MAS to restrict loan tenure for residential properties

MAS to restrict loan tenure for residential properties

SINGAPORE - The Monetary Authority of Singapore (MAS) will start to restrict the tenure of loans granted by financial institutions for the purchase of residential properties from Oct 6 this year.

The maximum tenure of all new residential property loans will be capped at 35 years.

Loans exceeding 30 years' tenure will face significantly tighter loan-to-value (LTV) limits. This will apply to both private properties and HDB flats.

MAS said in a statement that this is part of the Government's broader aim of avoiding a price bubble and instilling long term stability in the property market.

Such a move will also curb continued upward pressure on residential property prices, driven by low interest rates and rapid credit growth.

According to MAS, a significant supply of housing will come onto the market over the next two years.

However, prices in both the HDB resale market and private residential property have continued to rise in the second and third quarters of this year.

Financial institutions have also been lengthening the tenures of residential property loans.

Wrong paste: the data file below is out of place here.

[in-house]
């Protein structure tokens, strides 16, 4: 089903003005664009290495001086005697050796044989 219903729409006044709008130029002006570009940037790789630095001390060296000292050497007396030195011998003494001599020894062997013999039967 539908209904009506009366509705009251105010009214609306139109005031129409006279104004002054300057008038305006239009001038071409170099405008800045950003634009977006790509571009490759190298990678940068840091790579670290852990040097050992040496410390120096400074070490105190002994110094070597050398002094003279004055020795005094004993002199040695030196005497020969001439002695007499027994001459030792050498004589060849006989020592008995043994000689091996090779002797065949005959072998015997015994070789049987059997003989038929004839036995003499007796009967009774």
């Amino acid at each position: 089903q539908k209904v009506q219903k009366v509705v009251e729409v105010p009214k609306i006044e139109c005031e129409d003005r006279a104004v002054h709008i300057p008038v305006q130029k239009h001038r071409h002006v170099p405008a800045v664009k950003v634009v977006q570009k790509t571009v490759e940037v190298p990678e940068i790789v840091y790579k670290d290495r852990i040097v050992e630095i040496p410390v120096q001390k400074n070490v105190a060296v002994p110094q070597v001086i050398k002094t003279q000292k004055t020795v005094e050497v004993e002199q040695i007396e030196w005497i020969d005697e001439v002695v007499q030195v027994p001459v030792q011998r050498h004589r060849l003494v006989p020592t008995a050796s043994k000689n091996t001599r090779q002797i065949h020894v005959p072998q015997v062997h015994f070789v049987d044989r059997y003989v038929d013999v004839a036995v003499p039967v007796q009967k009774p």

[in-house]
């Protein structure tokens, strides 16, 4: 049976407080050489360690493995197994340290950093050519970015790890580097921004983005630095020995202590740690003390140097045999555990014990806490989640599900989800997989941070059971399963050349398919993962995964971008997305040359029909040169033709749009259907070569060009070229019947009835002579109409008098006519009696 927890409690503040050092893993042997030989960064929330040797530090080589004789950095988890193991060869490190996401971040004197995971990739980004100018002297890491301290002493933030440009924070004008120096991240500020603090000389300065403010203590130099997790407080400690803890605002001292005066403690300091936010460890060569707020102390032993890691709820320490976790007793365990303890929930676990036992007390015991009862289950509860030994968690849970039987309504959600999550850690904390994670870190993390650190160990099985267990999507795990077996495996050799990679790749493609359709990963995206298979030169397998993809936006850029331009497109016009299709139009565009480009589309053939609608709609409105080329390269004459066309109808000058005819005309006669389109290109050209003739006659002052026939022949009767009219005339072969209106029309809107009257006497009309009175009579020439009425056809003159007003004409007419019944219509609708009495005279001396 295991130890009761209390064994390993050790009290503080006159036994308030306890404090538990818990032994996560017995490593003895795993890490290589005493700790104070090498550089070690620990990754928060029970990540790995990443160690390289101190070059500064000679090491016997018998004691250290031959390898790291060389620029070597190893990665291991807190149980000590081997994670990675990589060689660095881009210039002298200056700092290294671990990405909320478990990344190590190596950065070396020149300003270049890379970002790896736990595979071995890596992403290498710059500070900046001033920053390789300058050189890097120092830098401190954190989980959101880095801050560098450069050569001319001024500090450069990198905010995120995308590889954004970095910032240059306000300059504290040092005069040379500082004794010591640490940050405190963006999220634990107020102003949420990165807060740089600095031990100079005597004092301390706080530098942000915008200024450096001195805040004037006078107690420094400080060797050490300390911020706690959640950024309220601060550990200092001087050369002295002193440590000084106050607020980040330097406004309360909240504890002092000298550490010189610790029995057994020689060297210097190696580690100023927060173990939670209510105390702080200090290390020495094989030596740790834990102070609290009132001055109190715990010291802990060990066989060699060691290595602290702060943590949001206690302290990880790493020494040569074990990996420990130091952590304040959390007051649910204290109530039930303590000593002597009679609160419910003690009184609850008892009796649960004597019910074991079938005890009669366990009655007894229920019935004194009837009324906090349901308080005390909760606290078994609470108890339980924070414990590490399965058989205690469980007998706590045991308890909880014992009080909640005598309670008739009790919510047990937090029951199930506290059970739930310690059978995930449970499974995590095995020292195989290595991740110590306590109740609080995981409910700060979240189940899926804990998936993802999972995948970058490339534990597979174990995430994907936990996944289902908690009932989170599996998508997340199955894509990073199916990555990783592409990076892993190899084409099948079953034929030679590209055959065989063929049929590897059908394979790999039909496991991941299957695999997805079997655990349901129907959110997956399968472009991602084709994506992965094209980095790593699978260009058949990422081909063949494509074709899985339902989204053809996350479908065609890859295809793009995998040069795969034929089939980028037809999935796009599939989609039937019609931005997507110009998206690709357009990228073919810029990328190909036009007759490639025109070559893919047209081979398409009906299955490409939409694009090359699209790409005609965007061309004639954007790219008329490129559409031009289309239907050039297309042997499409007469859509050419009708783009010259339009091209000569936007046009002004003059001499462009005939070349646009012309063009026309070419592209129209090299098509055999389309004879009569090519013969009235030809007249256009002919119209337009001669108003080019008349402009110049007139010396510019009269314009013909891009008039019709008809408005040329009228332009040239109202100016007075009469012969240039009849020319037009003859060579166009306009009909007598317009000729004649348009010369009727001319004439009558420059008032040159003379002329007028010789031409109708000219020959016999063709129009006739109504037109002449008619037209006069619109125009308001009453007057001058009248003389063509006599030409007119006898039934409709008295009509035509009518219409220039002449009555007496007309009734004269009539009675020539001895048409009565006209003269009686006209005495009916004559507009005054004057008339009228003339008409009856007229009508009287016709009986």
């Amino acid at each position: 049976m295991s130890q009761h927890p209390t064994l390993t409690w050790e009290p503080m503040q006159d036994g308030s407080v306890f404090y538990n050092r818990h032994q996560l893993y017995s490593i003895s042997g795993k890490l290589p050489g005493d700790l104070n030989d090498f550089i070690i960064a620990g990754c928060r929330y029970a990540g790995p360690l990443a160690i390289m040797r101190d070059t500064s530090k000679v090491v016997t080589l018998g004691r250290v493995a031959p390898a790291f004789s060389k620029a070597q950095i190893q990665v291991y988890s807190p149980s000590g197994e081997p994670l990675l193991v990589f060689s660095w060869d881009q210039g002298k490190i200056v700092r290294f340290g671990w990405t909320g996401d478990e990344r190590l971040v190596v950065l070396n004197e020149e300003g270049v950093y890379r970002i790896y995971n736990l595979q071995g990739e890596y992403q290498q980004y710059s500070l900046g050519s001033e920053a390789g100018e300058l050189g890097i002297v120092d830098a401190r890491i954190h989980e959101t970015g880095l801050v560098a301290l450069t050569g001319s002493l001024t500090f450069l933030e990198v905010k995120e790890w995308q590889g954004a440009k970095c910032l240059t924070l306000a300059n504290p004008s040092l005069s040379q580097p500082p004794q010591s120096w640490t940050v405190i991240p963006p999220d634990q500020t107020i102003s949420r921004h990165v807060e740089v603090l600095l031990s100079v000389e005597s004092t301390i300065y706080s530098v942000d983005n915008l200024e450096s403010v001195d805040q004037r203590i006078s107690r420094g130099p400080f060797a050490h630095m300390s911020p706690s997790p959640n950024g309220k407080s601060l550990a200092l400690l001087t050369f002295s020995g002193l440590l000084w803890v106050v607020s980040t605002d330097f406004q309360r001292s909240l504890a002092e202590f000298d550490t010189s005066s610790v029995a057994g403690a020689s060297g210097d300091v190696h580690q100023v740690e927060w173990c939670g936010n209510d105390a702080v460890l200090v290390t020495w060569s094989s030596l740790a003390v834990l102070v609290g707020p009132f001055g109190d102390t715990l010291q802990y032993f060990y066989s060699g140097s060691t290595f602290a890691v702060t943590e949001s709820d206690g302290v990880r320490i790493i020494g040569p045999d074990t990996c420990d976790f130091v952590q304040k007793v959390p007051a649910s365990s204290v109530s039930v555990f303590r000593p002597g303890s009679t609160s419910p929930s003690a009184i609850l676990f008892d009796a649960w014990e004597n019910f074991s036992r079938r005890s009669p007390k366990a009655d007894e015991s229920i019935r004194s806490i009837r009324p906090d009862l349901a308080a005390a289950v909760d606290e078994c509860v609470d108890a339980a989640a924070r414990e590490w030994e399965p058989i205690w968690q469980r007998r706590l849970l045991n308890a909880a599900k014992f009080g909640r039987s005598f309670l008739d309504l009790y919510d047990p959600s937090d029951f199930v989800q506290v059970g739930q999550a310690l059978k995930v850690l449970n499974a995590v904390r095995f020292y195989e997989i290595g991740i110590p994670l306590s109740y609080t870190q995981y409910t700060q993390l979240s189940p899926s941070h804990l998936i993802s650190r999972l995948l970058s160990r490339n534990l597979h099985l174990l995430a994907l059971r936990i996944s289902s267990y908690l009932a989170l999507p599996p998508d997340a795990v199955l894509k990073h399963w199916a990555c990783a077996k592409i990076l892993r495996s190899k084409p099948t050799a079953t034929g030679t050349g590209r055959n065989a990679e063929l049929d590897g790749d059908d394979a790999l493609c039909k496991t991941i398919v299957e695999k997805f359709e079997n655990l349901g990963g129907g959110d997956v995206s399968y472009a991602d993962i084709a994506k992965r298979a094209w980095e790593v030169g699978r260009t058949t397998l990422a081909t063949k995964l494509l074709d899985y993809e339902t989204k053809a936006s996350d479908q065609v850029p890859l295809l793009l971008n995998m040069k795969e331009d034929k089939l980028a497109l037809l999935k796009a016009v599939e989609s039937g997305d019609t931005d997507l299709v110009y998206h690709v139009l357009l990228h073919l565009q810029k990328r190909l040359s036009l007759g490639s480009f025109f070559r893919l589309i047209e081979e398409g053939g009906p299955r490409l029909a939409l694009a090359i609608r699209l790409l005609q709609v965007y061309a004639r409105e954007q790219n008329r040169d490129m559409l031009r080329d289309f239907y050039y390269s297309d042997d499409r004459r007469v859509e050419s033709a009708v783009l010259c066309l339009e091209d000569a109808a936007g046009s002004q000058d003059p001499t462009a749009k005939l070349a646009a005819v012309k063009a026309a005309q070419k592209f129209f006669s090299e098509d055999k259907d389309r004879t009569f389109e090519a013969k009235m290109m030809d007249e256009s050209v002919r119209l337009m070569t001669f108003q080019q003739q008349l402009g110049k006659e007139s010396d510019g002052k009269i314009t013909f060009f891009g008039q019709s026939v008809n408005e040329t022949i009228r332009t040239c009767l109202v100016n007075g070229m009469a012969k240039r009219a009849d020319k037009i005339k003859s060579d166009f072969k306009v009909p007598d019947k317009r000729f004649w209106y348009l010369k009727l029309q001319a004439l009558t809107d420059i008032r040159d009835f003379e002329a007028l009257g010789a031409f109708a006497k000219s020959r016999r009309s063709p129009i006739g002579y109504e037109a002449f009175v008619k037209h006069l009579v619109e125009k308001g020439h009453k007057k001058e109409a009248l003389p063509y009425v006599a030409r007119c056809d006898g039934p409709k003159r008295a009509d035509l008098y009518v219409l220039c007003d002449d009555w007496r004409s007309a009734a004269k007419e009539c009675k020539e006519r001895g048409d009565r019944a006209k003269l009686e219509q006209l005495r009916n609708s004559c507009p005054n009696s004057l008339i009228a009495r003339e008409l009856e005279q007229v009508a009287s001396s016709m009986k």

The average tenure for new residential property loans has increased from 25 to 29 years over the past three years.

More than 45 per cent of new residential property loans granted by financial institutions have tenures exceeding 30 years.

MAS said such long tenure loans pose risks to both lenders and borrowers.

"Lower initial monthly repayments, made possible by long loan tenures and the current low interest rates, may lead borrowers to over-estimate their ability to service the loans, and take a bigger loan than they can really afford.

"A rising property market may give false confidence to both borrowers and lenders that should there be difficulty in servicing the loan, they can always sell the property at a higher price," it said.

However, in reality, long tenure loans impose a larger debt repayment burden on borrowers as interest accumulates over a longer period.

When interest rates eventually rise, borrowers who have overextended themselves will have difficulties repaying their loans. If property prices fall, financial institutions may be caught holding the bad loans.

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